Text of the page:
Well you couldn’t go wrong with this week’s recipe! Mashed potatoes, cheese, and meat – really the most easy to please combination if there was one. I was very excited to try Dorie’s recipe since I have made English Shepard’s Pie many times and was interested to see how the flavor differed from my old standby recipe.
Dorie has broken this recipe into three parts: Beef and Bouillon, Sausage Filling, and Potato Topping.
Let’s get started with the Beef and Bouillon first.
I gathered my cube steak, onion, carrot, celery, garlic, parsley, bay leaf, peppercorns, salt, water and beef bouillon powder.
I put the water, seasonings, herbs in the pot over medium heat. I sliced the vegetables into smaller chunks and added them to the pot. Lastly, I cut the cubed beef into smaller pieces, turned the water up to a boil and skimmed the grayish scum from the pot as it rose to the top. (Not the most appetizing part, but ya’ know, you just gotta do it)
I let this simmer on the stove for an hour and a half. Meanwhile, I started the mashed potatoes for the top layer of our pie.
These were honest -to -goodness mashed potatoes made with russet spuds, unsalted butter, Comte and Parmesan cheeses, heavy cream, whole milk and salt and pepper to taste.
Most importantly of all, I got to use a very special kitchen gadget that was given to me by my grandma. She gave it to me as a wedding gift, passing it along since she received it as a gift 60 years ago at her wedding! There have been many many Christmases and Thanksgivings when riced potatoes were served on the table and there were never any leftovers. Now the potato ricer has a place of honor in my kitchen, where it will certainly have many more years of use.
I peeled and diced the potatoes and got them into a pot of boiling water. I warmed the dairy and cut the butter into small pieces. When the potatoes were fork tender I drained them and quickly riced them into a bowl.
I grated the Comte and the Parmesan to sprinkle on top of the potatoes after it was layered in a dish. I stored this in the fridge until assembly time.
I added the warm cream and milk and carefully stirred them into the fluffy mound of starchy goodness.
Two down and one to go! I got started on the sausage mixture:
The sausage mixture used sausage, tomato paste, olive oil, and salt and pepper.
By now the broth had reduced down almost completely (yikes) and I thought I better get it off the heat and strained before I ended up with too little bullion for the recipe! Whew, just enough! I removed the boiled beef and the carrots from the strainer and added them to the skillet with the cooked sausage.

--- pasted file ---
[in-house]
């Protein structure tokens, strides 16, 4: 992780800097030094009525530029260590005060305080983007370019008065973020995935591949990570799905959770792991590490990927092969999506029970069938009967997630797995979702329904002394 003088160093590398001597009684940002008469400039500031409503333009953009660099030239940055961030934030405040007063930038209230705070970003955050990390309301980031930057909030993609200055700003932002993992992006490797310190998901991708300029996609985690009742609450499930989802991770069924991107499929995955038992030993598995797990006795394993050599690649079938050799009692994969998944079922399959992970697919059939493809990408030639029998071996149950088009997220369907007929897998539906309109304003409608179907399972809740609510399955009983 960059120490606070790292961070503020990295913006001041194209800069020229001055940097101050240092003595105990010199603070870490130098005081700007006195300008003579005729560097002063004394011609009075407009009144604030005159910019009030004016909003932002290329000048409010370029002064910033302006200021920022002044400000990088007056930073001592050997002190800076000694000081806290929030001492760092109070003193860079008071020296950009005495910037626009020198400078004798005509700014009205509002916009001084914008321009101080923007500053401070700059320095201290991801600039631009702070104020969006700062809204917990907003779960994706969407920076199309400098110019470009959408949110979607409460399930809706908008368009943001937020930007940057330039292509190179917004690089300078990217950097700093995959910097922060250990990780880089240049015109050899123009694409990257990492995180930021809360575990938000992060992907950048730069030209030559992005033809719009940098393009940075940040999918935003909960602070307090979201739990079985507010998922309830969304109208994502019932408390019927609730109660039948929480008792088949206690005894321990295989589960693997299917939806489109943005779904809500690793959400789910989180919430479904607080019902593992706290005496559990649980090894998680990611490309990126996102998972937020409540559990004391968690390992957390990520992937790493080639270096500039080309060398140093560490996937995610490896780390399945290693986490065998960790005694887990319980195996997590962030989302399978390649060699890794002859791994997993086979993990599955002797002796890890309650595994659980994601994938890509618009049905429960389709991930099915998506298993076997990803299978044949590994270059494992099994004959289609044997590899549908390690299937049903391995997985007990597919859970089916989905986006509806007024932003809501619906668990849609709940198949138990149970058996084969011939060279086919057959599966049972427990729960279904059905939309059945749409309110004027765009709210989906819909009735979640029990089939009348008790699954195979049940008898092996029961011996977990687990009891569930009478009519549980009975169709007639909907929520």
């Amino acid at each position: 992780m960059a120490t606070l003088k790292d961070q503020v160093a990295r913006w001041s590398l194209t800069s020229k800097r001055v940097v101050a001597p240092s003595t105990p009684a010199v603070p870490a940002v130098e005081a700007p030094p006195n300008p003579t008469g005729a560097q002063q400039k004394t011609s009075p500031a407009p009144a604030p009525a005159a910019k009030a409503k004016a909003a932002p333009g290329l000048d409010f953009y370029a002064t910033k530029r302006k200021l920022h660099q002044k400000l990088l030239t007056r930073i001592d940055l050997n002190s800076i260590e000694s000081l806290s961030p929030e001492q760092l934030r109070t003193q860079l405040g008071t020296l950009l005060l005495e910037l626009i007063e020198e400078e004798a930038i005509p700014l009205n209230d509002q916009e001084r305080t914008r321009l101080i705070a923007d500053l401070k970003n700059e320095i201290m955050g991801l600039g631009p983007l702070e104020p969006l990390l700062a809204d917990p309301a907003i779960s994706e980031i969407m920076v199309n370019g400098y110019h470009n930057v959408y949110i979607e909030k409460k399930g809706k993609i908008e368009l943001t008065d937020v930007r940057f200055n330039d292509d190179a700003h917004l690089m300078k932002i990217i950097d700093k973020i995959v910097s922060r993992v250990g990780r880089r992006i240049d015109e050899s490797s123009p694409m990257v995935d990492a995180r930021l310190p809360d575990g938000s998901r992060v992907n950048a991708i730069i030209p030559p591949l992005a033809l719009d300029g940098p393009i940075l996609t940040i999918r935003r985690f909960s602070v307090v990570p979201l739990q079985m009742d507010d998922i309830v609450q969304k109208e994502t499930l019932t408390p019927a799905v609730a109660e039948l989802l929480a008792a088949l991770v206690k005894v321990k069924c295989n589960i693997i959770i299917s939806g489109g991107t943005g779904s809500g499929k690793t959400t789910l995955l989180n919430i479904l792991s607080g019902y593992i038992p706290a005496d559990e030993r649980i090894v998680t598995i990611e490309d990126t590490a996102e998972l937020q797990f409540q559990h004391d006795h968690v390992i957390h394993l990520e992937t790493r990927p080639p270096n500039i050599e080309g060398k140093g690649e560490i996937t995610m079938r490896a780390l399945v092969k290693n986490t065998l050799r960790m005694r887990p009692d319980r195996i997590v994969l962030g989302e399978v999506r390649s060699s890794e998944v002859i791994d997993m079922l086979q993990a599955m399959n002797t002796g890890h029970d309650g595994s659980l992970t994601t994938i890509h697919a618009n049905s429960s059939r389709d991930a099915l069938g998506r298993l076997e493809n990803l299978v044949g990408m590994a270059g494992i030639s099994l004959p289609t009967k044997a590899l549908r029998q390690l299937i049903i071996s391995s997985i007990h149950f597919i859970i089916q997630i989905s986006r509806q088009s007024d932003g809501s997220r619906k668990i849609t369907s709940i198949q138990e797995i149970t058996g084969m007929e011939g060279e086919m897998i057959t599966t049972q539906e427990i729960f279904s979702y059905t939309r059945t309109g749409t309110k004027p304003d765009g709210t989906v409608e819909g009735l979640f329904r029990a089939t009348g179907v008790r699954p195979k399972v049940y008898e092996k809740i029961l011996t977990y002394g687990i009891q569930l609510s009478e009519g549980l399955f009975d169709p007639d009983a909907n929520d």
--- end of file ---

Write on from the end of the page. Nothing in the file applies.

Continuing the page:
I used two links of the Italian sweet pork sausage, removed it from its casing and cut it into small pieces. I drizzled a little olive oil in a large skillet and browned the pork. I added the tomato paste and a little salt and pepper and removed the skillet from the heat to wait for the beef and broth.
I was now ready to assemble everything in the casserole dish. The sausage layer, the mashed potatoes the cheese sprinkle, and a few bits of butter on top. It’s ready for the oven.
After 30 minutes the cheese was nicely toasted and the mashed potatoes were crispy 0n top. I used the time to wash some dishes. I think this must have been the most dishes I have ever used for one recipe! It looked like a bomb when off in my kitchen, but nevermind, it was worth it!
Out of the oven it comes, it was time to eat!
We really liked this, the sausage gave the filling a wonder flavor and the cheese toasted on top was savory and delicious. We refrigerated the leftovers and enjoyed it for dinner two nights in a row. I think that this shepard’s pie has become my new go-to recipe. Amazing!
This recipe and blog post is part of the French Fridays with Dorie group who are baking their way through “around my french table” by Dorie Greenspan. If you are interested joining the group please get your self a copy of the book and register!